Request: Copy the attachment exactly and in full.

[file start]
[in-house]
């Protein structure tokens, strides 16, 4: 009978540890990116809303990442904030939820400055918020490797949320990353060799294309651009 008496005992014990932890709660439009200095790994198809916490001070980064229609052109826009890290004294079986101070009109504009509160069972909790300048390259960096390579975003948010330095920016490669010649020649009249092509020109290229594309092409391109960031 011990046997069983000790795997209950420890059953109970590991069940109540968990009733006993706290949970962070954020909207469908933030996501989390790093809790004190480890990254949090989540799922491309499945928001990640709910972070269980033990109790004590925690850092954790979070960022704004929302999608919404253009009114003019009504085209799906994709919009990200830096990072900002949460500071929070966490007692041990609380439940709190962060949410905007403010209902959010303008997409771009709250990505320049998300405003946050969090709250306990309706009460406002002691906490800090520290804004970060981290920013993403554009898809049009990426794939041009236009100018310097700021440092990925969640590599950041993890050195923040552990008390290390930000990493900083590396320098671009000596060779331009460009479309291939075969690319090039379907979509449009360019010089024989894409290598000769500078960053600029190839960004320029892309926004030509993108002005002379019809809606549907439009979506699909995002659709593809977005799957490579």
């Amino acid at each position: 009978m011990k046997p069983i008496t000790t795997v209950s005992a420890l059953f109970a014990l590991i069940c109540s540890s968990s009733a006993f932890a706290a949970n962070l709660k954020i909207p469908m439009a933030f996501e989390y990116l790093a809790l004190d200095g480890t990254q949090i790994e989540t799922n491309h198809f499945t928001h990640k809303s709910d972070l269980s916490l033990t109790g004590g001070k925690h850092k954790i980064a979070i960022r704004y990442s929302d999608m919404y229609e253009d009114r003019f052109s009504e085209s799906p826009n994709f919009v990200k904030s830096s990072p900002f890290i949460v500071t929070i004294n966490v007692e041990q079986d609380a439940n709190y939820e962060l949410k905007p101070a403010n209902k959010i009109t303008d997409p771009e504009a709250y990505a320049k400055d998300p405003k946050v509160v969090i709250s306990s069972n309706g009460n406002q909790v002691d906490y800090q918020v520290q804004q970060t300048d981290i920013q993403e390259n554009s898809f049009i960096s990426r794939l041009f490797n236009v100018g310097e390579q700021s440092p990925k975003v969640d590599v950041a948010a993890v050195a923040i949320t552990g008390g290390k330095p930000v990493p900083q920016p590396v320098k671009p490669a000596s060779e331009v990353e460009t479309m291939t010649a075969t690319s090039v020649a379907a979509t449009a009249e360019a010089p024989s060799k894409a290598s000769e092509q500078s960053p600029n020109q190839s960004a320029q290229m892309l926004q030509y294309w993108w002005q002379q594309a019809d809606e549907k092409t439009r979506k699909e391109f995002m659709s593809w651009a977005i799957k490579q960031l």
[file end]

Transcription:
[in-house]
């Protein structure tokens, strides 16, 4: 009978540890990116809303990442904030939820400055918020490797949320990353060799294309651009 008496005992014990932890709660439009200095790994198809916490001070980064229609052109826009890290004294079986101070009109504009509160069972909790300048390259960096390579975003948010330095920016490669010649020649009249092509020109290229594309092409391109960031 011990046997069983000790795997209950420890059953109970590991069940109540968990009733006993706290949970962070954020909207469908933030996501989390790093809790004190480890990254949090989540799922491309499945928001990640709910972070269980033990109790004590925690850092954790979070960022704004929302999608919404253009009114003019009504085209799906994709919009990200830096990072900002949460500071929070966490007692041990609380439940709190962060949410905007403010209902959010303008997409771009709250990505320049998300405003946050969090709250306990309706009460406002002691906490800090520290804004970060981290920013993403554009898809049009990426794939041009236009100018310097700021440092990925969640590599950041993890050195923040552990008390290390930000990493900083590396320098671009000596060779331009460009479309291939075969690319090039379907979509449009360019010089024989894409290598000769500078960053600029190839960004320029892309926004030509993108002005002379019809809606549907439009979506699909995002659709593809977005799957490579």
């Amino acid at each position: 009978m011990k046997p069983i008496t000790t795997v209950s005992a420890l059953f109970a014990l590991i069940c109540s540890s968990s009733a006993f932890a706290a949970n962070l709660k954020i909207p469908m439009a933030f996501e989390y990116l790093a809790l004190d200095g480890t990254q949090i790994e989540t799922n491309h198809f499945t928001h990640k809303s709910d972070l269980s916490l033990t109790g004590g001070k925690h850092k954790i980064a979070i960022r704004y990442s929302d999608m919404y229609e253009d009114r003019f052109s009504e085209s799906p826009n994709f919009v990200k904030s830096s990072p900002f890290i949460v500071t929070i004294n966490v007692e041990q079986d609380a439940n709190y939820e962060l949410k905007p101070a403010n209902k959010i009109t303008d997409p771009e504009a709250y990505a320049k400055d998300p405003k946050v509160v969090i709250s306990s069972n309706g009460n406002q909790v002691d906490y800090q918020v520290q804004q970060t300048d981290i920013q993403e390259n554009s898809f049009i960096s990426r794939l041009f490797n236009v100018g310097e390579q700021s440092p990925k975003v969640d590599v950041a948010a993890v050195a923040i949320t552990g008390g290390k330095p930000v990493p900083q920016p590396v320098k671009p490669a000596s060779e331009v990353e460009t479309m291939t010649a075969t690319s090039v020649a379907a979509t449009a009249e360019a010089p024989s060799k894409a290598s000769e092509q500078s960053p600029n020109q190839s960004a320029q290229m892309l926004q030509y294309w993108w002005q002379q594309a019809d809606e549907k092409t439009r979506k699909e391109f995002m659709s593809w651009a977005i799957k490579q960031l």